After I presented the book, his comment was that issues such as power analysis and systems thinking apply in multiple fields so ‘why not generalize this?’ – i.e. get out of the aid and development ghetto into fields such as public policy or labour rights. My answer, that I wanted to draw on personal experience and so had to stick to my knitting, didn’t satisfy either of us and he offered an enticing carrot. If I can come up with some de-aidified materials (paper, podcast etc) he would ‘proselytize the hell out of them’. Tempting.

6 comments

  1. “His comment was that issues such as power analysis and systems thinking apply in multiple fields so ‘why not generalize this?’”

    A most dangerous comment.

    Just ans any object cannot live outside the surrounding space, ideas cannot live outside their context. Generalizing can become a Procrustes bed.
    Much better to use comparative analysis better to understand the underlying rules and their diversity. Such an approach can highlight uncoming tipping points of complex systems.

  2. Thanks for this helpful piece Duncan. I confess I have at times been guilty of paying insufficient attention to Fukuyama’s work as I had been put off by the “end of history” pronouncement, so a nudge to further mend my ways is welcome!

    I was pretty surprised by your last para and thought I’d share my feedback. it seems to me that there’s already a hell of a lot of complexity, systems thinking, power-focused and adaptive approaches work in other spheres, and there has been for a long while.

    I’ve got a bunch of books next to my desk which are all about power and systems analysis in non aid and development spheres; you’ve probably read them, or reviewed them! And, having a close look in recent days at the MASSIVE agenda of the American Evaluation Association conference – “from learning to action” – going on in DC right now reinforced that point. http://www.evaluationconference.org/

    So I’d suggest – and this echoes a point that I’ve heard Ben Ramalingam make in relation to adaptive approaches – that the learning process needs to be two-way, with aid/development folks paying more attention to what’s going on beyond their silos. Those of us in the aid+development sphere who are enthusiastic about the potential of approaches that are about systems, politics, learning and adaptation should perhaps go a bit easy on the proselytizing and make sure that we listen and learn beyond our silos too. Note to self :-)

  3. I also find the remark about applying systems thinking and power analysis to other fields puzzling. One of the strengths of your book is that it enlarges the frame from “development practitioners” to “social activists”. True, near all examples are from your own territory, and your audience is largely going to be its fellow inhabitants. Maybe that clouded Mr. Fukuyama’s assessment? But conceptually? You quite explicitly address a much broader (potential) audience of changemakers. And Dani Rodrik clearly appreciated that given the foreword he wrote. I tend to agree with Alan that the development sector is hardly a an early adopter, and has maybe more to learn from others than to offer (yet).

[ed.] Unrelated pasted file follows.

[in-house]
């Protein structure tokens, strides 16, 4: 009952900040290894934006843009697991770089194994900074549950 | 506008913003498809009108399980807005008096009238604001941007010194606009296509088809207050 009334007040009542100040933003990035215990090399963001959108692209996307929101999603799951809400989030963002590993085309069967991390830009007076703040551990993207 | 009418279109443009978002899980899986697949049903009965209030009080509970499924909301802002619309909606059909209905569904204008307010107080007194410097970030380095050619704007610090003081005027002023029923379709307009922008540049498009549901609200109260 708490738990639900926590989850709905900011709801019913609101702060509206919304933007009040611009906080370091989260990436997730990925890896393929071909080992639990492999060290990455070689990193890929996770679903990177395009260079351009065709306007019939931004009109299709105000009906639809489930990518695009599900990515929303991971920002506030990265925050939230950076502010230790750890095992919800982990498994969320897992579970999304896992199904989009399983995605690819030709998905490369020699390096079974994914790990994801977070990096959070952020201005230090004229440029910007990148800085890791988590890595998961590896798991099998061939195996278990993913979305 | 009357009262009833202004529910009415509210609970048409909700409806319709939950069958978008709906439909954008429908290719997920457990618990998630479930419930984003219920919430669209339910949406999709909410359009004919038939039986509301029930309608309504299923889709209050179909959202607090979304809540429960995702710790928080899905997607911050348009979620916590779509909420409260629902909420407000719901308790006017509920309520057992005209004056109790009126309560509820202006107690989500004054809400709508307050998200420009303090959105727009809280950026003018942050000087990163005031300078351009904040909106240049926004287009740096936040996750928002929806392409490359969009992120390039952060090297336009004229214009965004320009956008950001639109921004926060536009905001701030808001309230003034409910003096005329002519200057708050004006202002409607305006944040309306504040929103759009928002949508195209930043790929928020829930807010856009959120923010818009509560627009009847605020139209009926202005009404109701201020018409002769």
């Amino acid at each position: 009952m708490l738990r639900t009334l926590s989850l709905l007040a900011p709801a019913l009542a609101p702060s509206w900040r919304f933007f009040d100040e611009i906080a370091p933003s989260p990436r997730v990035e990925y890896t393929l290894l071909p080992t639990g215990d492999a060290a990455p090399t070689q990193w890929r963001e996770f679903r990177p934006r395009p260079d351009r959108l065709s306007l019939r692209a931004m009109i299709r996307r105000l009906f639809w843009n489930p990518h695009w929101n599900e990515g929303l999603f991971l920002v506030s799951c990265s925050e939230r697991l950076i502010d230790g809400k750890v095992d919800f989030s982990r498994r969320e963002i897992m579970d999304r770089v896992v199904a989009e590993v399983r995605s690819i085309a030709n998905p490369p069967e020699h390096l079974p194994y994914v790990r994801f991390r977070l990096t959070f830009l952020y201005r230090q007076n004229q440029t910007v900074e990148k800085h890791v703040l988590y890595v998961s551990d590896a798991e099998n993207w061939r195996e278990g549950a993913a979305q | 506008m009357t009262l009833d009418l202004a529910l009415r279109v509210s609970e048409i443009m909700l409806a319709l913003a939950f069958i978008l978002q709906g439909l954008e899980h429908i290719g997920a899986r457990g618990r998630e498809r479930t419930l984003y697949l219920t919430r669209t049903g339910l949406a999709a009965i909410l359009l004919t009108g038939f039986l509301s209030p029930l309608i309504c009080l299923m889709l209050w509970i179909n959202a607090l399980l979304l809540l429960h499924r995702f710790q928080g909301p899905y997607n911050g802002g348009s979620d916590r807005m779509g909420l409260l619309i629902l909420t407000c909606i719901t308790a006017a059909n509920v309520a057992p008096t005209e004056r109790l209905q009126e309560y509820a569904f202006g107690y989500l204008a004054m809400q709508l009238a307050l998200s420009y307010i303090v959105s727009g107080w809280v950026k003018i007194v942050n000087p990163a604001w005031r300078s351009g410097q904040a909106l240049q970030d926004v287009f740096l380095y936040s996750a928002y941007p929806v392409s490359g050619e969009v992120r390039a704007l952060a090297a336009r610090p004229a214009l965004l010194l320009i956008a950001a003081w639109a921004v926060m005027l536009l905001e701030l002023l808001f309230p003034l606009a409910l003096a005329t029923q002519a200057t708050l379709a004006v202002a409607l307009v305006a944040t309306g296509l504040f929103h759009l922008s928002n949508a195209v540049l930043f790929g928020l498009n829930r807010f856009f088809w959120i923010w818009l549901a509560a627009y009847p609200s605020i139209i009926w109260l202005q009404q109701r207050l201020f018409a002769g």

4. I chaired an event on political settlements recently at ODI, and my favourite comment from the audience was that we need to bring ego into our understanding of what makes people tick. Once you move out of a very institutionalist/economics view of actors being driven by interests and incentives, it opens the door for seeing them as we see people (not ‘actors’) in our own worlds – as complex beings driven by ego, recognition, sex, power etc.

    Would like to echo Alan’s point too – there’s all sorts of stuff going on outside the aid world that we should be better at engaging with. I’d love to see a lot more of what we do become truly comparative.

  5. Can you explain why aid is distinct from public policy and labour rights? Is how change happens different in the “aid” world than in any other world? Isn’t this the problem, that we’re treating it differently?

    1. Thanks Lesley, I think the point Francis was making was the opposite – that there are huge commonalities in HCH, but by basing nearly all the case studies on my own experience in the aid business, I risk putting off people who work in other sectors